“The Blacker the Berry”: Kendrick Lamar’s Complex Portrait of American Race Relations


Yesterday brought the greatest musical gift of the year so far: a new Kendrick Lamar song! It’s called “The Blacker the Berry,” and it’s a striking piece of work, built around verses that provide an unflinchingly bleak assessment of race relations in America circa 2015. It’s related in the first person, and at first listen it seems to stand in direct contrast to the upbeat nature of “i,” the first single from his still untitled third record. Where that song was defiantly positive, based around the repeated assertion that “I love myself,” this track seethes with anger and resentment.

As ever with Lamar, though, “The Blacker the Berry” is more nuanced than it seems on first listen. For a start, one shouldn’t be too eager to conflate one of Lamar’s first-person narrators with the rapper himself — throughout his career, he’s created narratives from the perspective of other characters, and also from other versions of himself (the brash, insecure braggadocio of young Kendrick in “Backseat Freestyle,” for instance). If anything, this narrator sounds more like the one who relates the first verse of “Sing About Me/I’m Dying of Thirst,” the jaded gangbanger who’s reflecting on a life of violence and destruction.

There’s certainly plenty of violence and destruction to reflect on here, and the song’s shot through with a visceral anger at its ultimate source: the way that the structure of American society continues to oppress African Americans. Notably, though, Lamar introduces each verse with the assertion, “I’m the biggest hypocrite of 2015” — although the reasons for this remain unclear until the song’s very last lines, where the lyric is given a twist that seems to redefine its entire meaning: “So why did I weep when Trayvon Martin was in the street/ When gang banging make me kill a nigga blacker than me?” The narrator’s hypocrisy is that he’s complaining about white oppression while at the same time being an instrument of oppression himself.

The most superficial reading, then, is that this is a song about black-on-black crime, something that would perhaps tie into the controversial interview that Lamar gave to Billboard last month: “But when [black people] don’t have respect for ourselves, how do we expect [white people] to respect us? It starts from within. Don’t start with just a rally, don’t start from looting — it starts from within.” On Twitter, Azealia Banks called this comment the “dumbest shit I’ve ever heard a black man say.”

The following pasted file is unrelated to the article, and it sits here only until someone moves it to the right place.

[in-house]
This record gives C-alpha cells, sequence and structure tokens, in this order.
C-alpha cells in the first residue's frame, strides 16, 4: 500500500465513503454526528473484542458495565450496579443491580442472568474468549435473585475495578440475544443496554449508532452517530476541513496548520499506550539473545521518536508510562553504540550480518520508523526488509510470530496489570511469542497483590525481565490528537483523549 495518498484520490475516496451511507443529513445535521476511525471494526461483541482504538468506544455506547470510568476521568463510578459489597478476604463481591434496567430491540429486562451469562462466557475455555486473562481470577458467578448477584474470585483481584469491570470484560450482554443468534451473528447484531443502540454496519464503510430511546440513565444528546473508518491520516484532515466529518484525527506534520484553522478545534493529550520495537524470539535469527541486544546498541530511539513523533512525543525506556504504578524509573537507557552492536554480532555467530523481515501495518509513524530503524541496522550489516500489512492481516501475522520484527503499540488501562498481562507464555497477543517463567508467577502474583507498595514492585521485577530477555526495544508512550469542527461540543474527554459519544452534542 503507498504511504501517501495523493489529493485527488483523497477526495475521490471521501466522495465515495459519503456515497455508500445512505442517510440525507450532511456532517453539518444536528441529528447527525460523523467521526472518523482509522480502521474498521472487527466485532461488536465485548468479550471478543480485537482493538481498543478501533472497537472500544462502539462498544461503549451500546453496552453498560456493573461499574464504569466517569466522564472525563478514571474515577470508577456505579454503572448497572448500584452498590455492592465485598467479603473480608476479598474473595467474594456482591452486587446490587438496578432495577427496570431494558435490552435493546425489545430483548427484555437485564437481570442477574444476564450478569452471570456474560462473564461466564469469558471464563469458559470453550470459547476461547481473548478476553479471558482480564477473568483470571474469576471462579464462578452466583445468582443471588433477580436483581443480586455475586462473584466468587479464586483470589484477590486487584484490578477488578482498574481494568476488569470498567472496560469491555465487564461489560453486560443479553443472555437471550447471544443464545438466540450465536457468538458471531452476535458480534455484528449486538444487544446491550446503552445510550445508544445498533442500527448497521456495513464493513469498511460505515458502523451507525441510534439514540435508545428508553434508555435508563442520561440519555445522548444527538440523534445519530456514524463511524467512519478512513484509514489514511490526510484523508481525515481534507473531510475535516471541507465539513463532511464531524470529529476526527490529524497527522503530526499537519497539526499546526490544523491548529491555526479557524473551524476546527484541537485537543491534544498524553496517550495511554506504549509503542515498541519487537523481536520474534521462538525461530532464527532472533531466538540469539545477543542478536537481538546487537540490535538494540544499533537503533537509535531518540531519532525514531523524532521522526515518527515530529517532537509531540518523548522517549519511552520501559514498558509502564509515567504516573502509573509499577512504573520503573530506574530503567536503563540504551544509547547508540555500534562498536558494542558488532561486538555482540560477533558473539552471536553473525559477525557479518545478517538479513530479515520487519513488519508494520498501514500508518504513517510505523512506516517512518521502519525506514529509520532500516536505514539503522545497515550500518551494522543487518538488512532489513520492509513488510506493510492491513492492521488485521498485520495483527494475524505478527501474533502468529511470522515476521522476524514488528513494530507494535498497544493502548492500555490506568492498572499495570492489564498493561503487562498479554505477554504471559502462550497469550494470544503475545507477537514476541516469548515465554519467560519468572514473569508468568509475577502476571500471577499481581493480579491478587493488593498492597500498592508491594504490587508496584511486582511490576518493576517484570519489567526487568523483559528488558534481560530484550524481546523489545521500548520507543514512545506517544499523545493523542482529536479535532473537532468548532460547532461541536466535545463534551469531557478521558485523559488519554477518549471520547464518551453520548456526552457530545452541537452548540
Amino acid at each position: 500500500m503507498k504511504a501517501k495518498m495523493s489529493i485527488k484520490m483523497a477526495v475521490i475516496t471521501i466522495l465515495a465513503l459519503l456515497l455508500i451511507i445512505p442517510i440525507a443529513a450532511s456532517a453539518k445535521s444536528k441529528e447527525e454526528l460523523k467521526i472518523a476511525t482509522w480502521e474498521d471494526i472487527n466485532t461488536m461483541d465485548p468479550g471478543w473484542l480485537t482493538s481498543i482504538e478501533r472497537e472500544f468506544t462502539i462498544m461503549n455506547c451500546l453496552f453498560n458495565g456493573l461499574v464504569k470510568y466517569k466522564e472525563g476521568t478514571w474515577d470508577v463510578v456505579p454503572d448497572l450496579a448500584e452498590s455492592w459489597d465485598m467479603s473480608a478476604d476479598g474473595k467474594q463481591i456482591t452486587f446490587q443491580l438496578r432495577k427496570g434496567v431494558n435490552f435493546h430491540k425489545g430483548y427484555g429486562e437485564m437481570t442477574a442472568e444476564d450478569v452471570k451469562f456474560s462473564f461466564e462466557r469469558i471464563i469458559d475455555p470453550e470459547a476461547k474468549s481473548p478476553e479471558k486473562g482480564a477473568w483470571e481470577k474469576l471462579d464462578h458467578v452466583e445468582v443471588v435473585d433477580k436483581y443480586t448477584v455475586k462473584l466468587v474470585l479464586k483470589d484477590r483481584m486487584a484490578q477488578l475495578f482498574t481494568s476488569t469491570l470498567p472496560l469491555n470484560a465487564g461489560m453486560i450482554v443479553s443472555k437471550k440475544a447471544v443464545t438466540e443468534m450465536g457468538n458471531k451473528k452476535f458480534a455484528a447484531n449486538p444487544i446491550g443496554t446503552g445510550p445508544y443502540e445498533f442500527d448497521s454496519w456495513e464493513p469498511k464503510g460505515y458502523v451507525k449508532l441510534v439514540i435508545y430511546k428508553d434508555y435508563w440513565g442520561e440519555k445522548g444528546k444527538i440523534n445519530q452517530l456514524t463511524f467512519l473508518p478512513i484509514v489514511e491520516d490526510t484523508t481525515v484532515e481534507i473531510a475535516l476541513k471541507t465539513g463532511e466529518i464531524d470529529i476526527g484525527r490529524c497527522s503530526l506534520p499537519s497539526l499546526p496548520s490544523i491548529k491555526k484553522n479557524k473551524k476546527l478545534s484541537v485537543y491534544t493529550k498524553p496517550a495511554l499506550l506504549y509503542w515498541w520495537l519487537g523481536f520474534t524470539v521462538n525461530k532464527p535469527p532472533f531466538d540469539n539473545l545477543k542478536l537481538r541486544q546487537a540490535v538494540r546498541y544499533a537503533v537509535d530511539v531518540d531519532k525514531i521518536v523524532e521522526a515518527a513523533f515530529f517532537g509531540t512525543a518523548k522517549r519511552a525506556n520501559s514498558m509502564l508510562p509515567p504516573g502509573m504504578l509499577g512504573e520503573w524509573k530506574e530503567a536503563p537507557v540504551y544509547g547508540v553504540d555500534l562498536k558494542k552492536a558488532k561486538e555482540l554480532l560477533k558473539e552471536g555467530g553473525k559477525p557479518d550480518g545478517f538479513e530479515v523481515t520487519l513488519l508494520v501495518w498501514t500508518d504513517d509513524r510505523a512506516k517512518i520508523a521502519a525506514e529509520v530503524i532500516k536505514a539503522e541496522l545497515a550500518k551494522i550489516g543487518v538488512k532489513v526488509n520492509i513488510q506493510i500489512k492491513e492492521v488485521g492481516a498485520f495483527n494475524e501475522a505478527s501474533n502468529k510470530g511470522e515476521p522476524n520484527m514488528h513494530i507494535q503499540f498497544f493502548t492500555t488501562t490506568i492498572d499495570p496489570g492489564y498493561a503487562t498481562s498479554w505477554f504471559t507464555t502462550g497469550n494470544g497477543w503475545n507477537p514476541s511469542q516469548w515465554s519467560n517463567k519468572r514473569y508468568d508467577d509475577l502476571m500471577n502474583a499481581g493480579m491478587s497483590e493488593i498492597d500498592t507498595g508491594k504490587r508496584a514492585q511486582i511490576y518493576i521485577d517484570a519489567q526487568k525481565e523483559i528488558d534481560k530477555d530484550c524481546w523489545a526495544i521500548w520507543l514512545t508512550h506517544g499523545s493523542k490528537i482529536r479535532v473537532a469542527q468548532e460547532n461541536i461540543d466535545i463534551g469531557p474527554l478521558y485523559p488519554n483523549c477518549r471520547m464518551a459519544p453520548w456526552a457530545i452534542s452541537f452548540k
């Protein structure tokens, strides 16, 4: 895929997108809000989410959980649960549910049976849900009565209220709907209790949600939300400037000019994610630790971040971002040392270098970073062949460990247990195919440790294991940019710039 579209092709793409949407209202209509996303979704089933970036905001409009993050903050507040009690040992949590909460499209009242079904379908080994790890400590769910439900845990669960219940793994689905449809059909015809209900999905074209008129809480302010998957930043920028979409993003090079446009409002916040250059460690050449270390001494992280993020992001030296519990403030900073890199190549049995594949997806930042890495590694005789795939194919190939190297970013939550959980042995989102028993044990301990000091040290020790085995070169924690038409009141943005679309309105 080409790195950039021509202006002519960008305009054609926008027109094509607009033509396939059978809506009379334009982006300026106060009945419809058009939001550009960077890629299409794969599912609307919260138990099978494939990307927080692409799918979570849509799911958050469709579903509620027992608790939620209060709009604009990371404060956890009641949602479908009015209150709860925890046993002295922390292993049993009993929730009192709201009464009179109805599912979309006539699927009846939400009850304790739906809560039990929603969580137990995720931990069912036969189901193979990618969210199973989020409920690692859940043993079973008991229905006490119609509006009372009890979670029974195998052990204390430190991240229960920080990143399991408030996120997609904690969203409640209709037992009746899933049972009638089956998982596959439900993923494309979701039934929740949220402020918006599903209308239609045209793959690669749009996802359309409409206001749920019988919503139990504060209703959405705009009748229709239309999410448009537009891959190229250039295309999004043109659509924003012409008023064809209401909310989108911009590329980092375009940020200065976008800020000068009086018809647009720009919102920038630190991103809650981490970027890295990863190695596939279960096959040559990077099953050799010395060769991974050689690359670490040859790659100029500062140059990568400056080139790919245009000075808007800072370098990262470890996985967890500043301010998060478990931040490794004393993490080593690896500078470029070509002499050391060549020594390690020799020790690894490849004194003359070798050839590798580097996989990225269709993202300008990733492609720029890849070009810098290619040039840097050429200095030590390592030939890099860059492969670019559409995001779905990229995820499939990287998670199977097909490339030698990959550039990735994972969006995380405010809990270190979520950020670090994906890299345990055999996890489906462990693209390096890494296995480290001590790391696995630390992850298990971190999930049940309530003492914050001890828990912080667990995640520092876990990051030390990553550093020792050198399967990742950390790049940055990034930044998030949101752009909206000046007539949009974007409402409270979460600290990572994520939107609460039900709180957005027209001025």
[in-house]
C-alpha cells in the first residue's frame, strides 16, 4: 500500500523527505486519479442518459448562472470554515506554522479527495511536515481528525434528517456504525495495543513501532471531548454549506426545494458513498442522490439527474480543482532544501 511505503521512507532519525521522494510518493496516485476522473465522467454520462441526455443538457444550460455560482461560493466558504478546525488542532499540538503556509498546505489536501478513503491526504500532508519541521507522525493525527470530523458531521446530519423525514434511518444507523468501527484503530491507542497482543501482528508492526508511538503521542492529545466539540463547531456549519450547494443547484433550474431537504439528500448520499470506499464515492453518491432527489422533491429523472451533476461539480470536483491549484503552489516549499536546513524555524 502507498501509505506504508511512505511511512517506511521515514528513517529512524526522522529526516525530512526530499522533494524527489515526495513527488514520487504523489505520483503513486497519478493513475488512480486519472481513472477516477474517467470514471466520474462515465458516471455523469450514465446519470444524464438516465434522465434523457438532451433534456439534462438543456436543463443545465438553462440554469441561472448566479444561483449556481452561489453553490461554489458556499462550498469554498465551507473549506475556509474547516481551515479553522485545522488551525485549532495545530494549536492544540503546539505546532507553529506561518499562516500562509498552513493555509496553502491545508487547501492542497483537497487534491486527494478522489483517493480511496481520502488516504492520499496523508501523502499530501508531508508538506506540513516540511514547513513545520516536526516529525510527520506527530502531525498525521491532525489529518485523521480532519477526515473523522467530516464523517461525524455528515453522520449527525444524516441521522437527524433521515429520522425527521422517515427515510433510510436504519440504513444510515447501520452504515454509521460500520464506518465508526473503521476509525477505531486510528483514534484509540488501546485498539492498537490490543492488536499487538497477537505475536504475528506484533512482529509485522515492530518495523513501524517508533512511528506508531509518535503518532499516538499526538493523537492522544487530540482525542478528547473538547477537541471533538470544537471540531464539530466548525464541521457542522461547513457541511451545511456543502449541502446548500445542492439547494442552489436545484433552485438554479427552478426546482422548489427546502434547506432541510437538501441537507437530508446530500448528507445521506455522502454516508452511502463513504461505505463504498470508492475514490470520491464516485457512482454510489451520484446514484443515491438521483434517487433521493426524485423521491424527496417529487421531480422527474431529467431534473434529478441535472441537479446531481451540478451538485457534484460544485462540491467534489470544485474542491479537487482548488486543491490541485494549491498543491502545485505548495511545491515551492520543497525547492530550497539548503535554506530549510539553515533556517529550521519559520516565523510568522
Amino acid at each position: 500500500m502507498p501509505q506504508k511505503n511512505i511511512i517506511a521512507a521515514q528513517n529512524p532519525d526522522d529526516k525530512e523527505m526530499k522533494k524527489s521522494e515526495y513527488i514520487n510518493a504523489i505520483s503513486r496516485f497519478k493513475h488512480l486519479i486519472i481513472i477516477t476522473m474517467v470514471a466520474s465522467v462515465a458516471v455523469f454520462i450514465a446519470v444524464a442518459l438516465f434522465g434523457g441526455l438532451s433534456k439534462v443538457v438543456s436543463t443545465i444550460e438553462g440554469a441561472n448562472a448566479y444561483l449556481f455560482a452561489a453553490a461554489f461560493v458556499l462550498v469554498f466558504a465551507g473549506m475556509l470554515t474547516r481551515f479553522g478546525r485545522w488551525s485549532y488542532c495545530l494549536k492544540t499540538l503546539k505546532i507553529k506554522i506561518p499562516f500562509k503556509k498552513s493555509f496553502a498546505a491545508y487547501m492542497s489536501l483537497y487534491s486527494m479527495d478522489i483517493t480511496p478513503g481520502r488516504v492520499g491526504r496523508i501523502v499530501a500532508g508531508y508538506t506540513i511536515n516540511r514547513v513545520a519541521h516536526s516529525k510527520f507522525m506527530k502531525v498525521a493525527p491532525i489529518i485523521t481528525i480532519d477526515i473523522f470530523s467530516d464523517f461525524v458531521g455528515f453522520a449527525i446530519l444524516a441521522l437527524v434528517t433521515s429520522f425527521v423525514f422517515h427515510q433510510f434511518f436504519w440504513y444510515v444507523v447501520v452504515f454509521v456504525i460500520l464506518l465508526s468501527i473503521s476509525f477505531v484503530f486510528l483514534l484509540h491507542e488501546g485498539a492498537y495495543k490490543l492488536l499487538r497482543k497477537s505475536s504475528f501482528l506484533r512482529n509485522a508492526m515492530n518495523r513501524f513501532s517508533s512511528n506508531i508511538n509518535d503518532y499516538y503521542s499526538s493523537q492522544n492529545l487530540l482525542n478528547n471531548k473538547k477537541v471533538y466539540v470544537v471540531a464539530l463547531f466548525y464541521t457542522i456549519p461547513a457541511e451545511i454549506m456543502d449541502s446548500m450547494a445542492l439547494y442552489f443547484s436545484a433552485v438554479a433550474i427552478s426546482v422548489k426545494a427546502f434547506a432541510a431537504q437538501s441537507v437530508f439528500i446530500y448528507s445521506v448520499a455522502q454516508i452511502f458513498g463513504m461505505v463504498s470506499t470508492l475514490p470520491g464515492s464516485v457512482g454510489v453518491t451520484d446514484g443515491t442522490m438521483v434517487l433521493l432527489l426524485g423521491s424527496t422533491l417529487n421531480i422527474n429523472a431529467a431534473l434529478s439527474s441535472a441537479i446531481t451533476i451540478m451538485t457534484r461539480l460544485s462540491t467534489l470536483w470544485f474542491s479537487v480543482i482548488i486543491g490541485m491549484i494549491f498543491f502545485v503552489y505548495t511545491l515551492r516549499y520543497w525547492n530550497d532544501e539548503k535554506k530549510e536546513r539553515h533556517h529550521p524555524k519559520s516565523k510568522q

Banks wasn’t the only one to take issue with the interview, which probably did Lamar no favors in the PR department. But then, it’s not exactly the first time he’s been critical of aspects of black culture. Pretty much all of good kid, m.A.A.d city is about initially embracing and ultimately rejecting the gangbanger lifestyle — about, as his mother puts it in the album’s closing monologue, “[rising] from that dark place of violence, becoming a positive person.” The key point is also found in that monologue, though, where Kendrick’s mother exhorts him to “give back with your words of encouragement, and that’s the best way to give back to your city.”

If you look at the song in that context, it takes on a different complexion, one in which no one comes out well. I don’t think there’s any doubt that Lamar endorses his narrator’s sentiments, related as they are from the perspective of experience and constant disillusionment: “Been feeling this way since I was 16, came to my senses/ You never liked us anyway, fuck your friendship, I meant it/ I’m African-American, I’m African… My hair is nappy, my dick is big, my nose is round and wide/ You hate, me don’t you?/ You hate my people, your plan is to terminate my culture.”

It’s not like the song’s twist invalidates any of this; and indeed, the more you think about it, the more the twist reveals itself as primarily a postscript to the verses’ observations, rather than anything that undermines them. The song is a portrait of systematic oppression in all its manifestations, including the way in which those victimized by the system tend to pass on that oppression themselves, just as abused children can grow up to be abusers. Lamar’s certainly condemning this tendency, but that shouldn’t overshadow the oppression that breeds it in the first place. It’s like the dark flip-side to the positivity of “i” — a song that demands self-love as a counterbalance to oppression, rather than the perpetuation of violence. In this respect, the song is doing exactly what Lamar’s always done: exhorting people to be better, balancing hard truths with compassion and encouragement.